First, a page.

Wednesday, September 22, 2010

Too Loud Lily

Too Loud Lily by Sofie Laguna is humorous.  Lily is a loud hippopotamus.   She's loud at home and school.  Even her friends get annoyed with her.  Miss Loopiola is a new teacher for music and drama.  She is the first person to encourage Lily to be loud.  She praised Lily for being loud.  She showed Lily the right time and place to be loud.  Her music class and school play were just right places for loudness.  As Lily is to go on stage for the big production she gets nervous and finds comfort from Miss Loopiola.  At the end of the play, when everyone was clapping for Lily she felt successful.  It helped us think about volume during our day and just right moments to be Too Loud Lily.

Tuesday, September 21, 2010


You can't do anything with sidewalk chalk without reading and sharing Chalk by Bill Thomson!  I want to thank my friend Karen at Literate Lives for her post this summer.  This wordless picture book was another perfect first day read in kindergarten.  Students have to use picture clues to generate the story.  Students have to infer to create a story.  I was pleasantly surprised how well my brand new friends interacted with this story. 

Three children find a bag of chalk on a playground and begin drawing with it.  As they draw, what they are drawing comes to life.  Chalk drawn butterflies turn into monarch butterflies fluttering in the sky, on the next page.  The imagination and magic of this chalk was intriguing to my students.  When we were outside writing, a student began writing/drawing right away and when he got done I overheard this with a saddened sigh.  "This chalk is not magic, (heavy sigh)."  My own students tried so many things they saw in this book within their own sketching that day.  A great book to read for thinking, inspiration, and creativity.

Monday, September 20, 2010

A Piece of Chalk

I stumbled upon A Piece of Chalk by Jennifer A. Ericsson on a trip to the library before school and thought it made a great first day read aloud.  A little girl builds a piece of art on her driveway using a brand new set of chalk.  A realistic setting many kindergarten students can connect with.  Each two page spread adds another element to the big picture on the driveway.  The text always starts with this phrase, "I take a piece of chalk."  My favorite line on each page is the second which is naming the color chosen to work with.  The author doesn't state the color with your normal one word label.  She adds richness to each with description and an association;  "A brick red one."  As the little girl adds gray clouds, it starts to rain and her colors turn into puddles.  The students and I held writing workshop outside on our first day with our own brand new tubs of chalk.  We were inspired from this read aloud and began building a community and a memory of time together.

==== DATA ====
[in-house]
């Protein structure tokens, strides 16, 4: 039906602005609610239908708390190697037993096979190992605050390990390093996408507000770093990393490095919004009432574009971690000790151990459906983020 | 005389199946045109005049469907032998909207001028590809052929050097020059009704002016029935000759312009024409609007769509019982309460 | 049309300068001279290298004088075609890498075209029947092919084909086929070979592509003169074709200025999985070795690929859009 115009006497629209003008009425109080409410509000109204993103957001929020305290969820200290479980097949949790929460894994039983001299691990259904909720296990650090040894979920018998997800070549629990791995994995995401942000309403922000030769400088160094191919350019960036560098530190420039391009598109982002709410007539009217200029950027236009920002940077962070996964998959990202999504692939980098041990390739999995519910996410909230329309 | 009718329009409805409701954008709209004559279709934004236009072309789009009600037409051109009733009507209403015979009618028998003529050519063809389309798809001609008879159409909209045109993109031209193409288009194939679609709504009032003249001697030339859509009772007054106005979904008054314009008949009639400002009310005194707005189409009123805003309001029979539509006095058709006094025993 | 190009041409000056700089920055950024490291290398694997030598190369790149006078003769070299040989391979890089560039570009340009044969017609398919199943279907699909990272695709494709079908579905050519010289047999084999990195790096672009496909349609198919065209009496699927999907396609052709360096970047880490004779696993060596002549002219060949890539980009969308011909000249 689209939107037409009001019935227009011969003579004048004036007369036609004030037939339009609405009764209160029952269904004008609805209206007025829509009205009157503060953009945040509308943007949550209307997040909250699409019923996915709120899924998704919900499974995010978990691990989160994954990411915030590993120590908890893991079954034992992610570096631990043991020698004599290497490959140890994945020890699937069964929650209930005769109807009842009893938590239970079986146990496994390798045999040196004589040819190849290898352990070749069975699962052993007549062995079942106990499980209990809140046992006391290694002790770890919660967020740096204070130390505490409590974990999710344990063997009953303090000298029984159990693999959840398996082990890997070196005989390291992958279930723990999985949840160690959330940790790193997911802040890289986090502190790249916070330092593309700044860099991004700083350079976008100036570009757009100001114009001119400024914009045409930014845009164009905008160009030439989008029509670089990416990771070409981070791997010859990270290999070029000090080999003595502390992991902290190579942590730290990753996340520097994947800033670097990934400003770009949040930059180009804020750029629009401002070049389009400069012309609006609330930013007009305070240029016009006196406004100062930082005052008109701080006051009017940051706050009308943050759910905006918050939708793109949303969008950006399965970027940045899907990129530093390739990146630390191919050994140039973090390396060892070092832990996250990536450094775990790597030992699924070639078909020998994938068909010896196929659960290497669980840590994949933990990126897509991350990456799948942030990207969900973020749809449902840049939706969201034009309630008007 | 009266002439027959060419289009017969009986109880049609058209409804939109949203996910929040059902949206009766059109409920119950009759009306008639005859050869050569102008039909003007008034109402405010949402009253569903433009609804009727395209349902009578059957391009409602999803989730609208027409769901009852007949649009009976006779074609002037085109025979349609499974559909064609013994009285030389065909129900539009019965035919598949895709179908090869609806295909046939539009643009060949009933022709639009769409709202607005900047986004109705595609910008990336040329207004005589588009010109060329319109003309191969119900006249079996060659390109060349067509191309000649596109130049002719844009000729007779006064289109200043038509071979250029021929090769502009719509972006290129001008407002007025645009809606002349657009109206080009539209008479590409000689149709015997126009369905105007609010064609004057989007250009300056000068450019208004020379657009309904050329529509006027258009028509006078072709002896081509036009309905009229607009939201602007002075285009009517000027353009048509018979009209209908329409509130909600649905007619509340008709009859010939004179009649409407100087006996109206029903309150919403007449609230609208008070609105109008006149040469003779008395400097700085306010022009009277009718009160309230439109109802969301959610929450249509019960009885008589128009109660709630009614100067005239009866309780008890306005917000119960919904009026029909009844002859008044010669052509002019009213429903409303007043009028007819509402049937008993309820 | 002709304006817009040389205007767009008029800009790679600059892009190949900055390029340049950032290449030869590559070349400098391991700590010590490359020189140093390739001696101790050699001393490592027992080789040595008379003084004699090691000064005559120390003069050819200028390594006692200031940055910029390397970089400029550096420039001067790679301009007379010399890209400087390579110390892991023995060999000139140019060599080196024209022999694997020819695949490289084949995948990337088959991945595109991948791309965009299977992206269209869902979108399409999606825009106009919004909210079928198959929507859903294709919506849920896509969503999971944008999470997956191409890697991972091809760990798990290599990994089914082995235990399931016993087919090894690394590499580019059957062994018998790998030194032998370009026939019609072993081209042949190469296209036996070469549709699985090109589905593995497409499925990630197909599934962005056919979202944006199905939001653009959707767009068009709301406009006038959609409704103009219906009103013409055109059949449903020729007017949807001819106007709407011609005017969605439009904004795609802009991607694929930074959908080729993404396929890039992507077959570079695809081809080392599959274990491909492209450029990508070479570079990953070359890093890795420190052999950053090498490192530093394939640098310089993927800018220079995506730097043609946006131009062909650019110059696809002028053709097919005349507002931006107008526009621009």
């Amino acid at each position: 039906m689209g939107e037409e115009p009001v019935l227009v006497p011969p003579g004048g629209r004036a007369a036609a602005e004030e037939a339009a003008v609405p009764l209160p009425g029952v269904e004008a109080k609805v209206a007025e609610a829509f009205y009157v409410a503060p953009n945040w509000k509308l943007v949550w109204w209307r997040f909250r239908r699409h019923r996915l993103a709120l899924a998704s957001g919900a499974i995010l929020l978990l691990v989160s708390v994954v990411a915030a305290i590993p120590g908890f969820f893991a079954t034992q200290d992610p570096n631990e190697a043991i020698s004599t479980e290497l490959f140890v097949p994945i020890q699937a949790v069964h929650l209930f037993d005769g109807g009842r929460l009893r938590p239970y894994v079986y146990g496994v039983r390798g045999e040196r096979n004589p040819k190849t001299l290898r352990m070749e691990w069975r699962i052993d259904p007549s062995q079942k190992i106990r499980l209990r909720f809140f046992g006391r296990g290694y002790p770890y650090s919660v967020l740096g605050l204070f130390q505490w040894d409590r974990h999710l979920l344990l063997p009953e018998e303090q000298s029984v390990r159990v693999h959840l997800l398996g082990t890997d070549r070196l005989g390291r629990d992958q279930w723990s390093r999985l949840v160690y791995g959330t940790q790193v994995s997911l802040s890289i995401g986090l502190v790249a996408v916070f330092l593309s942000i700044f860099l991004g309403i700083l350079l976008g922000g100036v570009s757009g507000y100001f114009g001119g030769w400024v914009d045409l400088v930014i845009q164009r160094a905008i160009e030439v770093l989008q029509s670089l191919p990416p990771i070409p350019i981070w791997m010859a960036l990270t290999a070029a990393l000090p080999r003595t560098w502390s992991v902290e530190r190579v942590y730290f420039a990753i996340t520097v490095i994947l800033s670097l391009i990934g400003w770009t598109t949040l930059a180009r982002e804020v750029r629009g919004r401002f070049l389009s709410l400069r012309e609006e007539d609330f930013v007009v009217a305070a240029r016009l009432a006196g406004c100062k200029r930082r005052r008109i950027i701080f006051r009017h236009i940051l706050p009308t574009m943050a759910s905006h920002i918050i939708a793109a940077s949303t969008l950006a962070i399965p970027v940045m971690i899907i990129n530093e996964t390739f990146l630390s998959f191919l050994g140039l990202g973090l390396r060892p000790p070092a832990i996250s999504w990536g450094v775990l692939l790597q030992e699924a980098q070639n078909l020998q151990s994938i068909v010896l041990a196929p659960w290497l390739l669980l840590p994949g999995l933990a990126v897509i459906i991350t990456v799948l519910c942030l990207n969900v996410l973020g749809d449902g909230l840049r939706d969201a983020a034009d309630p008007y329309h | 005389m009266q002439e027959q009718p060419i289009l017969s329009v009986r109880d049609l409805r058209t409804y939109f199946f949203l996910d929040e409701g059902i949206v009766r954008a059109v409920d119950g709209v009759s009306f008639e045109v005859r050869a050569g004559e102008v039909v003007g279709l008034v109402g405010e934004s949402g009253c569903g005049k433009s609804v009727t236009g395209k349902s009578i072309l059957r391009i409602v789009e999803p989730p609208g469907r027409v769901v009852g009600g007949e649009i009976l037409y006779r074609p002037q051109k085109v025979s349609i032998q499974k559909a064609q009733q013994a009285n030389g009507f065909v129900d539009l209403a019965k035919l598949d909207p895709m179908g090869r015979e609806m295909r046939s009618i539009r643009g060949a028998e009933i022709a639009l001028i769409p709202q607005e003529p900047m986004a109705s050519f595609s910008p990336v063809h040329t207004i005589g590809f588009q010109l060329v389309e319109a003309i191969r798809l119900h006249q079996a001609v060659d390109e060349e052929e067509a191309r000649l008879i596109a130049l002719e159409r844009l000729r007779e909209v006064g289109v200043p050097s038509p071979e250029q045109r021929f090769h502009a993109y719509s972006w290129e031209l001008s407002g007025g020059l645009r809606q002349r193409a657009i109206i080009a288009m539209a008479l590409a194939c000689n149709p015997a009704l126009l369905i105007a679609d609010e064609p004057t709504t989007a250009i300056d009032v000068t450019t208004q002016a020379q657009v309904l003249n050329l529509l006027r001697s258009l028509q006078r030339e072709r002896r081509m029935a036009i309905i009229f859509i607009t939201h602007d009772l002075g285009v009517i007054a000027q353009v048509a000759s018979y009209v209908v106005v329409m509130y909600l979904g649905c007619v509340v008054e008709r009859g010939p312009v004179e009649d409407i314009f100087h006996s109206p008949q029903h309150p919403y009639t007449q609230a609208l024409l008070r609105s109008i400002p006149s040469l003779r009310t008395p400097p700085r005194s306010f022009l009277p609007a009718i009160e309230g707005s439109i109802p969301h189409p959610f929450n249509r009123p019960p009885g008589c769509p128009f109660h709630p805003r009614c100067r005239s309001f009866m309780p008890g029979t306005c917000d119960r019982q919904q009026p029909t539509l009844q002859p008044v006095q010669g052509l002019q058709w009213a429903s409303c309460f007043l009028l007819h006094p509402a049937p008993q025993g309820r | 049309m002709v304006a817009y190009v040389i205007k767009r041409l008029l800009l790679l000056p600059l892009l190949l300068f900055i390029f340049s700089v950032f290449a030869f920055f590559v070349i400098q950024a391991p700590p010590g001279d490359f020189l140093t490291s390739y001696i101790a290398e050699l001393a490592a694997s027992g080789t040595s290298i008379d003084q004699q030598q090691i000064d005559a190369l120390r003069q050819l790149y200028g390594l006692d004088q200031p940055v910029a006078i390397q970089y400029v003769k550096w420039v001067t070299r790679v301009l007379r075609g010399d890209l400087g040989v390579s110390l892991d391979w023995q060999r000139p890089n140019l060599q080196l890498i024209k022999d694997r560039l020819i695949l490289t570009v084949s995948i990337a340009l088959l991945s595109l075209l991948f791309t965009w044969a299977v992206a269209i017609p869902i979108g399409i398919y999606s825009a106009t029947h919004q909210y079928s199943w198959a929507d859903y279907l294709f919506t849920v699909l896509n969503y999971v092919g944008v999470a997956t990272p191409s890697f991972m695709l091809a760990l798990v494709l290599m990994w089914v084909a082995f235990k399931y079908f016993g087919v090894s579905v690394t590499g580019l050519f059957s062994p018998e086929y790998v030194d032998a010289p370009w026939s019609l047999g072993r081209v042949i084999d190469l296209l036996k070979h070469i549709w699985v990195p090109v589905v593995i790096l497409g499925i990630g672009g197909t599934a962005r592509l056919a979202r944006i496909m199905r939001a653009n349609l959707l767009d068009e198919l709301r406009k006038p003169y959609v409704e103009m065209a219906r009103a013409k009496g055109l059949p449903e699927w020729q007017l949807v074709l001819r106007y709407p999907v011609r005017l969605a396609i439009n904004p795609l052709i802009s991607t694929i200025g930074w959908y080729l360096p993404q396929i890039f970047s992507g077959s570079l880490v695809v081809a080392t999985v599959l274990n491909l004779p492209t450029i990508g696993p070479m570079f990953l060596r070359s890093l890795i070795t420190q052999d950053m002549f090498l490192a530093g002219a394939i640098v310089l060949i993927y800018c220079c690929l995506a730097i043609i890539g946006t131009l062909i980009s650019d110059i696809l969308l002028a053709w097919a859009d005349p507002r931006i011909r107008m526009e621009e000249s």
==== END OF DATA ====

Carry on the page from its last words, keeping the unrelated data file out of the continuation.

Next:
Sunday, September 12, 2010

the OK book

Where have I been?  I'm excited about so many things since the start of the school year and so many great new to me books I have been using I just didn't know where to begin until I used the OK book by Amy Krouse Rosenthal last week.  My reason for choosing this book for my kindergarten students is all on the first two pages of text.

"I like to try a lot of different things. 
I'm not great at all of them, but I enjoy them just the same."

I haven't been that great with blogging over the past three to four weeks, I miss it but know the start of a school year takes a lot of energy, spirit, and strength.  For me personally, more than other grades.  In kindergarten, I'm on an every other day schedule with two classes and two sets of parents.  So, technically we just finished our sixth day of school for each class.  It's a strange feeling, I feel like it's truly just six days of school but in reality I've been teaching 12 days.  In those 6 or 12 days we've done some great things and I hope to start sharing the titles I've been using to help your journey.

the OK book, is perfect for showing and discussing the differences between being great at something and being OK.  OK means we keep trying, we might need to keep learning, we keep practicing, and sometimes it goes well and sometimes it doesn't.  Some examples in the book are;  "I'm an OK marshmellow roaster, I'm an OK tightrope walker, and I'm an OK sledder."  When we finished our reading we began discussing things we are OK at and I loved how honest and sincere their response were.  We sketched our ideas with a sharpie and the illustrations are priceless.  The illustrations in the OK book are done by Tom Lichtenheld with simple black lines and smidge of color.  I love when students see things I don't.  So, when K shared the person is made out of the letters O and K, making the word OK I was thrilled and enlightened.  Thanks K!